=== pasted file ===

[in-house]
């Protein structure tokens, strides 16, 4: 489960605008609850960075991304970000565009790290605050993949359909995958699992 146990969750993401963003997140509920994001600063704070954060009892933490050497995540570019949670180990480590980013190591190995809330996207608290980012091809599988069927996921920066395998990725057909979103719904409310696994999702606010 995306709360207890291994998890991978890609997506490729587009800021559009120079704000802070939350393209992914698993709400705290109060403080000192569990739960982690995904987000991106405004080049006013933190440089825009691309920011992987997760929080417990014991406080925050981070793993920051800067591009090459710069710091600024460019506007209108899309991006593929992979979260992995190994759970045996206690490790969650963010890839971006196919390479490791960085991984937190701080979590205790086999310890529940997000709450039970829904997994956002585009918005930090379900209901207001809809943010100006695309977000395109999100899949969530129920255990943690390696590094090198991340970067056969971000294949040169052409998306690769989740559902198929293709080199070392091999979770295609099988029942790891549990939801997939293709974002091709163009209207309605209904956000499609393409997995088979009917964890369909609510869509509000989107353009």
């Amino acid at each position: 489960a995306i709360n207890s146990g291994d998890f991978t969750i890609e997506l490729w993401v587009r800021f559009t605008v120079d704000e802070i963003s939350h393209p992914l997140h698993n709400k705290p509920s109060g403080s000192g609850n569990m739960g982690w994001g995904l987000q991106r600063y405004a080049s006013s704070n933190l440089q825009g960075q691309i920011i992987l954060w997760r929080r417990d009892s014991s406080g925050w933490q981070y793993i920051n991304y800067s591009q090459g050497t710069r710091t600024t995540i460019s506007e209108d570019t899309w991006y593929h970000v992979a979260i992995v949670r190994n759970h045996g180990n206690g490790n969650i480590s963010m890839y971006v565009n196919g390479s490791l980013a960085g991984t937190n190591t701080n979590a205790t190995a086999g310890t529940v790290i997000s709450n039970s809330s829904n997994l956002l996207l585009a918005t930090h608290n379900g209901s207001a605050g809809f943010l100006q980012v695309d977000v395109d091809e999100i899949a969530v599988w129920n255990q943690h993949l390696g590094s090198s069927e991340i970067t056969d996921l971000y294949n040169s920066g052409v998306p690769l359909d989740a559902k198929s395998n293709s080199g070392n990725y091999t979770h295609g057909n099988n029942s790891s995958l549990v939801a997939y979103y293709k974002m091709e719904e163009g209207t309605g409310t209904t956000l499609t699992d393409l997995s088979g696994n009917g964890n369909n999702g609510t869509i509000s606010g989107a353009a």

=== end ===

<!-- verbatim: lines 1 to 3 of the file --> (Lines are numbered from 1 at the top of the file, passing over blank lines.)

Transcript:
[in-house]
């Protein structure tokens, strides 16, 4: 489960605008609850960075991304970000565009790290605050993949359909995958699992 146990969750993401963003997140509920994001600063704070954060009892933490050497995540570019949670180990480590980013190591190995809330996207608290980012091809599988069927996921920066395998990725057909979103719904409310696994999702606010 995306709360207890291994998890991978890609997506490729587009800021559009120079704000802070939350393209992914698993709400705290109060403080000192569990739960982690995904987000991106405004080049006013933190440089825009691309920011992987997760929080417990014991406080925050981070793993920051800067591009090459710069710091600024460019506007209108899309991006593929992979979260992995190994759970045996206690490790969650963010890839971006196919390479490791960085991984937190701080979590205790086999310890529940997000709450039970829904997994956002585009918005930090379900209901207001809809943010100006695309977000395109999100899949969530129920255990943690390696590094090198991340970067056969971000294949040169052409998306690769989740559902198929293709080199070392091999979770295609099988029942790891549990939801997939293709974002091709163009209207309605209904956000499609393409997995088979009917964890369909609510869509509000989107353009």
């Amino acid at each position: 489960a995306i709360n207890s146990g291994d998890f991978t969750i890609e997506l490729w993401v587009r800021f559009t605008v120079d704000e802070i963003s939350h393209p992914l997140h698993n709400k705290p509920s109060g403080s000192g609850n569990m739960g982690w994001g995904l987000q991106r600063y405004a080049s006013s704070n933190l440089q825009g960075q691309i920011i992987l954060w997760r929080r417990d009892s014991s406080g925050w933490q981070y793993i920051n991304y800067s591009q090459g050497t710069r710091t600024t995540i460019s506007e209108d570019t899309w991006y593929h970000v992979a979260i992995v949670r190994n759970h045996g180990n206690g490790n969650i480590s963010m890839y971006v565009n196919g390479s490791l980013a960085g991984t937190n190591t701080n979590a205790t190995a086999g310890t529940v790290i997000s709450n039970s809330s829904n997994l956002l996207l585009a918005t930090h608290n379900g209901s207001a605050g809809f943010l100006q980012v695309d977000v395109d091809e999100i899949a969530v599988w129920n255990q943690h993949l390696g590094s090198s069927e991340i970067t056969d996921l971000y294949n040169s920066g052409v998306p690769l359909d989740a559902k198929s395998n293709s080199g070392n990725y091999t979770h295609g057909n099988n029942s790891s995958l549990v939801a997939y979103y293709k974002m091709e719904e163009g209207t309605g409310t209904t956000l499609t699992d393409l997995s088979g696994n009917g964890n369909n999702g609510t869509i509000s606010g989107a353009a």